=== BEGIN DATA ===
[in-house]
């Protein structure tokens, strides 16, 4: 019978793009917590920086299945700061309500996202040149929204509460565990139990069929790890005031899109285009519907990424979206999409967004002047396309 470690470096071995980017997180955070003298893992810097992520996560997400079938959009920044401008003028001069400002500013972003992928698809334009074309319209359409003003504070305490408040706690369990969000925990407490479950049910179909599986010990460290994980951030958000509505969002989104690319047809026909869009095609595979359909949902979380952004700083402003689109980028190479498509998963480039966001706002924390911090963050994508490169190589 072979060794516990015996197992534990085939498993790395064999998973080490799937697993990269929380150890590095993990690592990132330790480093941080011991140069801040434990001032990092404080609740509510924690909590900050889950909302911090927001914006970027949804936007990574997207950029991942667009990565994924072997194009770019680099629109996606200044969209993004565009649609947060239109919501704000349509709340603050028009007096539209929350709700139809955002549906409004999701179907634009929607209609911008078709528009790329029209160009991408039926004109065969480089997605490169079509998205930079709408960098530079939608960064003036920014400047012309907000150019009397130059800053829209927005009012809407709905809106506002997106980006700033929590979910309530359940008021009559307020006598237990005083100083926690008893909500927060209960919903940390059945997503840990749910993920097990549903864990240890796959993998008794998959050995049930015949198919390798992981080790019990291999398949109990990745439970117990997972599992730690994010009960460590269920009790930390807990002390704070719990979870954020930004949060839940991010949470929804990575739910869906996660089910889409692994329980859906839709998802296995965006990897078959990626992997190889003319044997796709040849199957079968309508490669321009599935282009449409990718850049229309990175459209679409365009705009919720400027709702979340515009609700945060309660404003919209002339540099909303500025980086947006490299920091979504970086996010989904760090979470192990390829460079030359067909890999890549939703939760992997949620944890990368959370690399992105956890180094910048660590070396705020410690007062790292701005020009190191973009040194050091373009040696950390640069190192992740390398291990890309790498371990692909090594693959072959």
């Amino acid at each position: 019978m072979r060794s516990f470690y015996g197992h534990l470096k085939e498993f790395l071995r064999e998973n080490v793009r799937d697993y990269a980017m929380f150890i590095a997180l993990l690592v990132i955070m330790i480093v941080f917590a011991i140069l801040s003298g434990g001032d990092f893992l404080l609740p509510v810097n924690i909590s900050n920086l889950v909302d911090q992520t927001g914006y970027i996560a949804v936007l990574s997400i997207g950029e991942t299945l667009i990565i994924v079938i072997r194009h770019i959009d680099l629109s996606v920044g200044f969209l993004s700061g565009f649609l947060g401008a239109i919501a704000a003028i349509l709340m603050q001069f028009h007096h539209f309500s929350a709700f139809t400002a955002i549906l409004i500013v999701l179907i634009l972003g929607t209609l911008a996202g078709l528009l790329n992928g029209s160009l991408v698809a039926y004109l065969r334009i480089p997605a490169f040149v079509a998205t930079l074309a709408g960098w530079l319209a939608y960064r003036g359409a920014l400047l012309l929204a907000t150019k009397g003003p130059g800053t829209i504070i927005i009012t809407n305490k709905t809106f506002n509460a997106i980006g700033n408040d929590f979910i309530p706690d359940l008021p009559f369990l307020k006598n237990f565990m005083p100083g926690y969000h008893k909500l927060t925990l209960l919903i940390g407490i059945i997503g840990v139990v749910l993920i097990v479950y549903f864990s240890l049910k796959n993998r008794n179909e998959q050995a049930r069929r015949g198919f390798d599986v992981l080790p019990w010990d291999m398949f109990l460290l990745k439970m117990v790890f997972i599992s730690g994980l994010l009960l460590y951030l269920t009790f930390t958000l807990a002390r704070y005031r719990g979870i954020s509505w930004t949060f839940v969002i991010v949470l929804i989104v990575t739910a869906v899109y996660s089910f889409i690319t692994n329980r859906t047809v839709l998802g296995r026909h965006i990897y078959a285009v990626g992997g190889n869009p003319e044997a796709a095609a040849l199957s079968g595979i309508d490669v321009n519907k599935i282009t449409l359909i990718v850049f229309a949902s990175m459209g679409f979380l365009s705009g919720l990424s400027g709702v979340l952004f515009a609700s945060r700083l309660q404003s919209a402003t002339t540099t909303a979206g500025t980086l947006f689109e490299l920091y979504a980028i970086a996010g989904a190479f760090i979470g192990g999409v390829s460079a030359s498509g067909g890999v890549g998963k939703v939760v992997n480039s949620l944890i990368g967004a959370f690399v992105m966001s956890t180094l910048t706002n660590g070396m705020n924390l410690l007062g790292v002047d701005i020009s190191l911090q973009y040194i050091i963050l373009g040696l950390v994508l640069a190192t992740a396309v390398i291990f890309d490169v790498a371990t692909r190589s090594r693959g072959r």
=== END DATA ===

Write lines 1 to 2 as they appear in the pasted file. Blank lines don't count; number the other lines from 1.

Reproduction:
[in-house]
């Protein structure tokens, strides 16, 4: 019978793009917590920086299945700061309500996202040149929204509460565990139990069929790890005031899109285009519907990424979206999409967004002047396309 470690470096071995980017997180955070003298893992810097992520996560997400079938959009920044401008003028001069400002500013972003992928698809334009074309319209359409003003504070305490408040706690369990969000925990407490479950049910179909599986010990460290994980951030958000509505969002989104690319047809026909869009095609595979359909949902979380952004700083402003689109980028190479498509998963480039966001706002924390911090963050994508490169190589 072979060794516990015996197992534990085939498993790395064999998973080490799937697993990269929380150890590095993990690592990132330790480093941080011991140069801040434990001032990092404080609740509510924690909590900050889950909302911090927001914006970027949804936007990574997207950029991942667009990565994924072997194009770019680099629109996606200044969209993004565009649609947060239109919501704000349509709340603050028009007096539209929350709700139809955002549906409004999701179907634009929607209609911008078709528009790329029209160009991408039926004109065969480089997605490169079509998205930079709408960098530079939608960064003036920014400047012309907000150019009397130059800053829209927005009012809407709905809106506002997106980006700033929590979910309530359940008021009559307020006598237990005083100083926690008893909500927060209960919903940390059945997503840990749910993920097990549903864990240890796959993998008794998959050995049930015949198919390798992981080790019990291999398949109990990745439970117990997972599992730690994010009960460590269920009790930390807990002390704070719990979870954020930004949060839940991010949470929804990575739910869906996660089910889409692994329980859906839709998802296995965006990897078959990626992997190889003319044997796709040849199957079968309508490669321009599935282009449409990718850049229309990175459209679409365009705009919720400027709702979340515009609700945060309660404003919209002339540099909303500025980086947006490299920091979504970086996010989904760090979470192990390829460079030359067909890999890549939703939760992997949620944890990368959370690399992105956890180094910048660590070396705020410690007062790292701005020009190191973009040194050091373009040696950390640069190192992740390398291990890309790498371990692909090594693959072959």